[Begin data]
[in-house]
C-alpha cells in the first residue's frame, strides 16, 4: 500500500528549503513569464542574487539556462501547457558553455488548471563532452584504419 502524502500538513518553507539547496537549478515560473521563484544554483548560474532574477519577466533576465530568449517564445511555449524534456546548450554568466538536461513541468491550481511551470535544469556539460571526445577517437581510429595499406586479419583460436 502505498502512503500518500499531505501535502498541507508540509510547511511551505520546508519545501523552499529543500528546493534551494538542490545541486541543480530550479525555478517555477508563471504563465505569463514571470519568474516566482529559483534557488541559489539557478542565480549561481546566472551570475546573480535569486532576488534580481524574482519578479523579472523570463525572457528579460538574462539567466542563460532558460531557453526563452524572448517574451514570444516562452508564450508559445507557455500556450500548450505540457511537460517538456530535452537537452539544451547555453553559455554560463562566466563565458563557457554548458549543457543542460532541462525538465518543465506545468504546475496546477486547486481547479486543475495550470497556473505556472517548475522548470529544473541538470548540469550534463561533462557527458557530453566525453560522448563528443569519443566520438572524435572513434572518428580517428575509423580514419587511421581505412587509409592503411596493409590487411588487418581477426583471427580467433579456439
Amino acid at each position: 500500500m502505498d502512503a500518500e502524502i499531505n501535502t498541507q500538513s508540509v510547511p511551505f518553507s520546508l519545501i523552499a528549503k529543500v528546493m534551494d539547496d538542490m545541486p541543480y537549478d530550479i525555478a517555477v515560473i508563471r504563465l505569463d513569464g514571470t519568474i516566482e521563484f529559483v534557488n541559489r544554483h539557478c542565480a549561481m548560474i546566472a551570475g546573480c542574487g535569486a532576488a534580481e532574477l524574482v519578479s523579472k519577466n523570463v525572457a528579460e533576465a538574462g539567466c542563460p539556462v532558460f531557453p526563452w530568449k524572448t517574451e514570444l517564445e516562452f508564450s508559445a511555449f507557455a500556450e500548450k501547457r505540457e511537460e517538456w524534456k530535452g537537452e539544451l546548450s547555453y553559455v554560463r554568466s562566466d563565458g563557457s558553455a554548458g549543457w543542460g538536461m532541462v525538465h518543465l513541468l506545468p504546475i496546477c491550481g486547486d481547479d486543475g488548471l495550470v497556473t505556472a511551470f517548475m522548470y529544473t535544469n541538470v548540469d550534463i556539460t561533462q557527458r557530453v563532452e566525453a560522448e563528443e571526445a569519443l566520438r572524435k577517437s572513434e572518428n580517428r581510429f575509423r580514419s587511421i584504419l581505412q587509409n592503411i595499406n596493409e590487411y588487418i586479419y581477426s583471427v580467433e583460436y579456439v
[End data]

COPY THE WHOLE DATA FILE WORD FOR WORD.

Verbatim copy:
[in-house]
C-alpha cells in the first residue's frame, strides 16, 4: 500500500528549503513569464542574487539556462501547457558553455488548471563532452584504419 502524502500538513518553507539547496537549478515560473521563484544554483548560474532574477519577466533576465530568449517564445511555449524534456546548450554568466538536461513541468491550481511551470535544469556539460571526445577517437581510429595499406586479419583460436 502505498502512503500518500499531505501535502498541507508540509510547511511551505520546508519545501523552499529543500528546493534551494538542490545541486541543480530550479525555478517555477508563471504563465505569463514571470519568474516566482529559483534557488541559489539557478542565480549561481546566472551570475546573480535569486532576488534580481524574482519578479523579472523570463525572457528579460538574462539567466542563460532558460531557453526563452524572448517574451514570444516562452508564450508559445507557455500556450500548450505540457511537460517538456530535452537537452539544451547555453553559455554560463562566466563565458563557457554548458549543457543542460532541462525538465518543465506545468504546475496546477486547486481547479486543475495550470497556473505556472517548475522548470529544473541538470548540469550534463561533462557527458557530453566525453560522448563528443569519443566520438572524435572513434572518428580517428575509423580514419587511421581505412587509409592503411596493409590487411588487418581477426583471427580467433579456439
Amino acid at each position: 500500500m502505498d502512503a500518500e502524502i499531505n501535502t498541507q500538513s508540509v510547511p511551505f518553507s520546508l519545501i523552499a528549503k529543500v528546493m534551494d539547496d538542490m545541486p541543480y537549478d530550479i525555478a517555477v515560473i508563471r504563465l505569463d513569464g514571470t519568474i516566482e521563484f529559483v534557488n541559489r544554483h539557478c542565480a549561481m548560474i546566472a551570475g546573480c542574487g535569486a532576488a534580481e532574477l524574482v519578479s523579472k519577466n523570463v525572457a528579460e533576465a538574462g539567466c542563460p539556462v532558460f531557453p526563452w530568449k524572448t517574451e514570444l517564445e516562452f508564450s508559445a511555449f507557455a500556450e500548450k501547457r505540457e511537460e517538456w524534456k530535452g537537452e539544451l546548450s547555453y553559455v554560463r554568466s562566466d563565458g563557457s558553455a554548458g549543457w543542460g538536461m532541462v525538465h518543465l513541468l506545468p504546475i496546477c491550481g486547486d481547479d486543475g488548471l495550470v497556473t505556472a511551470f517548475m522548470y529544473t535544469n541538470v548540469d550534463i556539460t561533462q557527458r557530453v563532452e566525453a560522448e563528443e571526445a569519443l566520438r572524435k577517437s572513434e572518428n580517428r581510429f575509423r580514419s587511421i584504419l581505412q587509409n592503411i595499406n596493409e590487411y588487418i586479419y581477426s583471427v580467433e583460436y579456439v